Archive: Tarzan (1999) A Review

The launching of Disney+ has shown me just how many Disney Classics I have never seen.  So I started to remedy that, and not too shabby of a start either.

Certificate: U

Director: Chris Buck, Kevin Lima

Screenwriter: Tab Murphy, Bob Tzudiker

Starring: Tony Goldwyn, Minnie Driver, Brian Blessed

Genre: Animation, Adventure

Runtime: 88 Minutes

Rating: 4 Stars

Reviewed by: Pearl

There have been many adaptions of this ape man love story over the years, and while I was partial to the Alexander Skaarsgard version (for it’s cinematic prowess obviously) but in terms of storytelling and emotional connection between characters, I am afraid to say that this film may out do it’s sexy, muscular counterpart.

The movie is about the life of Tarzan. Tarzan was a small orphan who was raised by an ape named Kala since he was a child. He believed that this was his family, but on an expedition Jane Porter is rescued by Tarzan. He then finds out that he’s human. Now Tarzan must make the decision as to which family he should belong to… – From IMDB

This was so stinking cute.  The entire thing.  From the very beginning, the film just oozed charm and emotion.  There are parts that are humorous, or sad or happy, and they are all don’t so very very well.  I have seen sense in films with real actors that don’t portray emotion this successfully.  Story wise, this has one of the most developed stories of the older Disney films.  With deep and complex characters with real problems, and who go through real development throughout the story, despite it being aimed for children.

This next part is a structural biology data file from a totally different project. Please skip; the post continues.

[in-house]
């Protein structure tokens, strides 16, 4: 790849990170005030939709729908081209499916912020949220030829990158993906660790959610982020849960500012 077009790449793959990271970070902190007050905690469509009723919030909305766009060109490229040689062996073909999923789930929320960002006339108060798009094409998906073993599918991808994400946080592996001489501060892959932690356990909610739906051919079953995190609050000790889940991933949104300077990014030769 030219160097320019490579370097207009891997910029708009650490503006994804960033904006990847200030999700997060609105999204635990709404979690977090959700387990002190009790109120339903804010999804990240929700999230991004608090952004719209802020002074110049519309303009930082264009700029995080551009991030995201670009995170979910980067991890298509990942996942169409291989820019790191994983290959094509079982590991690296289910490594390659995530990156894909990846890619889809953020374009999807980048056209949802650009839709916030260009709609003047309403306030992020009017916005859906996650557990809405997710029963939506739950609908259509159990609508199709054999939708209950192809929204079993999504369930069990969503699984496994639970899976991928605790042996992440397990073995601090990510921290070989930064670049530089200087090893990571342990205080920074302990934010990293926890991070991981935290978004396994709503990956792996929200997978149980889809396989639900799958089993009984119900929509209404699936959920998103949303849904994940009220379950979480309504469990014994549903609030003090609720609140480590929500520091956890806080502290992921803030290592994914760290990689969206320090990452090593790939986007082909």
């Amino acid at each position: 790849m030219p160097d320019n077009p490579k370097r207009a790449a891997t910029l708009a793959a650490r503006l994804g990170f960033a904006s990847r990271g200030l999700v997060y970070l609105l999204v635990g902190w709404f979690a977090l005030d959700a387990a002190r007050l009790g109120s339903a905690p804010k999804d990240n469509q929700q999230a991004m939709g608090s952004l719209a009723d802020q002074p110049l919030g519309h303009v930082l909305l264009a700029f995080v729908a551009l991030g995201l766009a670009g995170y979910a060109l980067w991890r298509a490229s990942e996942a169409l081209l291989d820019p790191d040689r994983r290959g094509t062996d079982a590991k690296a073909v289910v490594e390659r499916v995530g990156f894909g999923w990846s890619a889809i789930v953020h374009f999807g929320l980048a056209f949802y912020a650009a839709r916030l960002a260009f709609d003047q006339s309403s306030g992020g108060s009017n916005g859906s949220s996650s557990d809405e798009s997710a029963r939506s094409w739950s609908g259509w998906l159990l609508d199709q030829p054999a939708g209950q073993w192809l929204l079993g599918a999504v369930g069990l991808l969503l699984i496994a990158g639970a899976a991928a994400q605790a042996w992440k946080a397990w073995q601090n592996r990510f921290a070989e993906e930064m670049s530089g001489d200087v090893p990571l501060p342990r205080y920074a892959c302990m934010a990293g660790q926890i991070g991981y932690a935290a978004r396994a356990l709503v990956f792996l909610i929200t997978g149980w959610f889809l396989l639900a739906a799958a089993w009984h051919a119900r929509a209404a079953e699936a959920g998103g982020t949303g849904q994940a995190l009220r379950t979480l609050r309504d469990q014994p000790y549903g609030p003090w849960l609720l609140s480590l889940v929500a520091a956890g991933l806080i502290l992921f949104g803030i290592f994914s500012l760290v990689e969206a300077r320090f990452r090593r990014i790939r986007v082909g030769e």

You don’t get the jaunty tunes that we are used to from Disney films.  For the most part the characters don’t randomly burst into song at random times.  There is music, and it is topical, and reflects what is happening in the film.  But most of it is sung by Phil Collins and is mostly in the background. So that’s a bit discombobulating, but other then that, this may be one of my new favourite Disney Classics. 

It saddens me that twenty years later, the discussion around animal hunting and the trading of exotic animals is still an issue that we are facing now.  Especially as this film was set so far back in history and we have apparently learned nothing in that time.  So, adults will definitely see the sadness in that message, even if it goes over the heads of younger children.

It’s a well known story, and we all know how it goes, so it does sort of lose the element of surprise, but it is so damn enjoyable and so much fun, that I can forgive it it’s tiny flaws.  A great offering from Disney and one that I would highly recommend you spend some time with if you have access to Disney Plus.

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